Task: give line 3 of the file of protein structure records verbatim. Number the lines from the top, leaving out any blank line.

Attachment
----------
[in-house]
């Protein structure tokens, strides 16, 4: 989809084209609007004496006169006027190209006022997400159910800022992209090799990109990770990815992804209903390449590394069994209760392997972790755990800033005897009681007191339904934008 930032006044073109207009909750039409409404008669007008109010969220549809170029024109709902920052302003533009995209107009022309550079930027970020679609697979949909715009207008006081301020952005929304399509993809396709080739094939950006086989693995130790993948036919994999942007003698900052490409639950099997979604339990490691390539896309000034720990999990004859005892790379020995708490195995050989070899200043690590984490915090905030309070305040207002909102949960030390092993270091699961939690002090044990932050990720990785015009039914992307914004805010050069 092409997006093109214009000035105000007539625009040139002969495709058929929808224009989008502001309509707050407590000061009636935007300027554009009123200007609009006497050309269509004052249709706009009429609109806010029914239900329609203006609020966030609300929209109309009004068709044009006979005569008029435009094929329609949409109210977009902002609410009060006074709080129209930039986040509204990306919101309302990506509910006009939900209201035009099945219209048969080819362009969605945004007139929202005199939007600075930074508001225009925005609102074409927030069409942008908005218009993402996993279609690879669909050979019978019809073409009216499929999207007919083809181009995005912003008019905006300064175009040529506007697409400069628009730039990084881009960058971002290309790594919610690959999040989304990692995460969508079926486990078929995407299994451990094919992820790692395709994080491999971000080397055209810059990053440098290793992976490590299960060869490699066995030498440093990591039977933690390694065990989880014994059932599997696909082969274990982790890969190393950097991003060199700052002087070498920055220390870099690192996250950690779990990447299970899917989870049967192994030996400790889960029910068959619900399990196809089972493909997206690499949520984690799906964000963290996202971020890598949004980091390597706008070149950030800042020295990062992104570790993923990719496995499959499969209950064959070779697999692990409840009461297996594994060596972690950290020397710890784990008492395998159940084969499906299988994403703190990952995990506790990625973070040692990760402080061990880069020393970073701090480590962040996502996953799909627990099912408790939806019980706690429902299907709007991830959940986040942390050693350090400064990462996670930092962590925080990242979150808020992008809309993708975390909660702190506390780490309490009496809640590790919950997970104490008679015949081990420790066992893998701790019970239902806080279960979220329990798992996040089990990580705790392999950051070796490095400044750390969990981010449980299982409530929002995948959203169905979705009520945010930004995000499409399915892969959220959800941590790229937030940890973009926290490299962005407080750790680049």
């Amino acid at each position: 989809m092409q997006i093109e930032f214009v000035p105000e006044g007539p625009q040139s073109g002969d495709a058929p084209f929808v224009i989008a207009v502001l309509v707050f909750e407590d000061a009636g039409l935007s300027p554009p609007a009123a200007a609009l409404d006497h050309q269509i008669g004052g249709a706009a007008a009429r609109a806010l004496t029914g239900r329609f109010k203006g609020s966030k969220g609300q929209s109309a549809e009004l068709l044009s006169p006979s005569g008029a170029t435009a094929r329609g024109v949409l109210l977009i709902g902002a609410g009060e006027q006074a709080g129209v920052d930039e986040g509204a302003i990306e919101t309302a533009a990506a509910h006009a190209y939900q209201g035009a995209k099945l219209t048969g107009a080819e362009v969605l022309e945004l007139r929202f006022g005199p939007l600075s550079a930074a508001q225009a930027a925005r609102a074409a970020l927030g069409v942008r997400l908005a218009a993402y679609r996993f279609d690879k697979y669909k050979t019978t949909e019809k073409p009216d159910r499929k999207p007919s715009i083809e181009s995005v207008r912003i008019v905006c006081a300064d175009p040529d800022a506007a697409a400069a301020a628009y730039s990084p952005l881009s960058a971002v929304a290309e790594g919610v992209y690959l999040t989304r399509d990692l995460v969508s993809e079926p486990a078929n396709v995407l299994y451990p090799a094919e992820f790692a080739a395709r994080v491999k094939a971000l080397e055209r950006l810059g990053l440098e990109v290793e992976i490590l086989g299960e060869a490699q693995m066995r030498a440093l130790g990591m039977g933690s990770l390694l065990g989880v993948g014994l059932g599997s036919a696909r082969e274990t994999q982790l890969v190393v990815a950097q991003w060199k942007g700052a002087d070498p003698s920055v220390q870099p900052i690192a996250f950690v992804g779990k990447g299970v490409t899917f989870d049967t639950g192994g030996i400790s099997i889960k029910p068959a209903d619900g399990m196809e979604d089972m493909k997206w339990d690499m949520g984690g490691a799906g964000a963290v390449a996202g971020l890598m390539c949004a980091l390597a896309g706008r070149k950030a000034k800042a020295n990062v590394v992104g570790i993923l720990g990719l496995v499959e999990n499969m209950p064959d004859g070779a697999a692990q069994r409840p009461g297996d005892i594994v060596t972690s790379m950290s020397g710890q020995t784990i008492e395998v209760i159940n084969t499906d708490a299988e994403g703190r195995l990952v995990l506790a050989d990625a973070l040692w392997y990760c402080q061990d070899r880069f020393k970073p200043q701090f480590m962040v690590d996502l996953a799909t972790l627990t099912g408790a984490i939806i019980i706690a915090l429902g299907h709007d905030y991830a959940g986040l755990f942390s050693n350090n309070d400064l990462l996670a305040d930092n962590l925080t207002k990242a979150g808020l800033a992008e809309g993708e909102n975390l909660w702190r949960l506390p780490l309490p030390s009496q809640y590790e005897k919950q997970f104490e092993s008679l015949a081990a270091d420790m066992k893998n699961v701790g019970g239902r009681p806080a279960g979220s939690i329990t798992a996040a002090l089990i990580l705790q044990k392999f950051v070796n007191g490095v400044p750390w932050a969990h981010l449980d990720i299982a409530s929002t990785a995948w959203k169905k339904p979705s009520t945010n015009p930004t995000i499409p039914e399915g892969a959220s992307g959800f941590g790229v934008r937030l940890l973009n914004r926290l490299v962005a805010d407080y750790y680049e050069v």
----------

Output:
């Amino acid at each position: 989809m092409q997006i093109e930032f214009v000035p105000e006044g007539p625009q040139s073109g002969d495709a058929p084209f929808v224009i989008a207009v502001l309509v707050f909750e407590d000061a009636g039409l935007s300027p554009p609007a009123a200007a609009l409404d006497h050309q269509i008669g004052g249709a706009a007008a009429r609109a806010l004496t029914g239900r329609f109010k203006g609020s966030k969220g609300q929209s109309a549809e009004l068709l044009s006169p006979s005569g008029a170029t435009a094929r329609g024109v949409l109210l977009i709902g902002a609410g009060e006027q006074a709080g129209v920052d930039e986040g509204a302003i990306e919101t309302a533009a990506a509910h006009a190209y939900q209201g035009a995209k099945l219209t048969g107009a080819e362009v969605l022309e945004l007139r929202f006022g005199p939007l600075s550079a930074a508001q225009a930027a925005r609102a074409a970020l927030g069409v942008r997400l908005a218009a993402y679609r996993f279609d690879k697979y669909k050979t019978t949909e019809k073409p009216d159910r499929k999207p007919s715009i083809e181009s995005v207008r912003i008019v905006c006081a300064d175009p040529d800022a506007a697409a400069a301020a628009y730039s990084p952005l881009s960058a971002v929304a290309e790594g919610v992209y690959l999040t989304r399509d990692l995460v969508s993809e079926p486990a078929n396709v995407l299994y451990p090799a094919e992820f790692a080739a395709r994080v491999k094939a971000l080397e055209r950006l810059g990053l440098e990109v290793e992976i490590l086989g299960e060869a490699q693995m066995r030498a440093l130790g990591m039977g933690s990770l390694l065990g989880v993948g014994l059932g599997s036919a696909r082969e274990t994999q982790l890969v190393v990815a950097q991003w060199k942007g700052a002087d070498p003698s920055v220390q870099p900052i690192a996250f950690v992804g779990k990447g299970v490409t899917f989870d049967t639950g192994g030996i400790s099997i889960k029910p068959a209903d619900g399990m196809e979604d089972m493909k997206w339990d690499m949520g984690g490691a799906g964000a963290v390449a996202g971020l890598m390539c949004a980091l390597a896309g706008r070149k950030a000034k800042a020295n990062v590394v992104g570790i993923l720990g990719l496995v499959e999990n499969m209950p064959d004859g070779a697999a692990q069994r409840p009461g297996d005892i594994v060596t972690s790379m950290s020397g710890q020995t784990i008492e395998v209760i159940n084969t499906d708490a299988e994403g703190r195995l990952v995990l506790a050989d990625a973070l040692w392997y990760c402080q061990d070899r880069f020393k970073p200043q701090f480590m962040v690590d996502l996953a799909t972790l627990t099912g408790a984490i939806i019980i706690a915090l429902g299907h709007d905030y991830a959940g986040l755990f942390s050693n350090n309070d400064l990462l996670a305040d930092n962590l925080t207002k990242a979150g808020l800033a992008e809309g993708e909102n975390l909660w702190r949960l506390p780490l309490p030390s009496q809640y590790e005897k919950q997970f104490e092993s008679l015949a081990a270091d420790m066992k893998n699961v701790g019970g239902r009681p806080a279960g979220s939690i329990t798992a996040a002090l089990i990580l705790q044990k392999f950051v070796n007191g490095v400044p750390w932050a969990h981010l449980d990720i299982a409530s929002t990785a995948w959203k169905k339904p979705s009520t945010n015009p930004t995000i499409p039914e399915g892969a959220s992307g959800f941590g790229v934008r937030l940890l973009n914004r926290l490299v962005a805010d407080y750790y680049e050069v």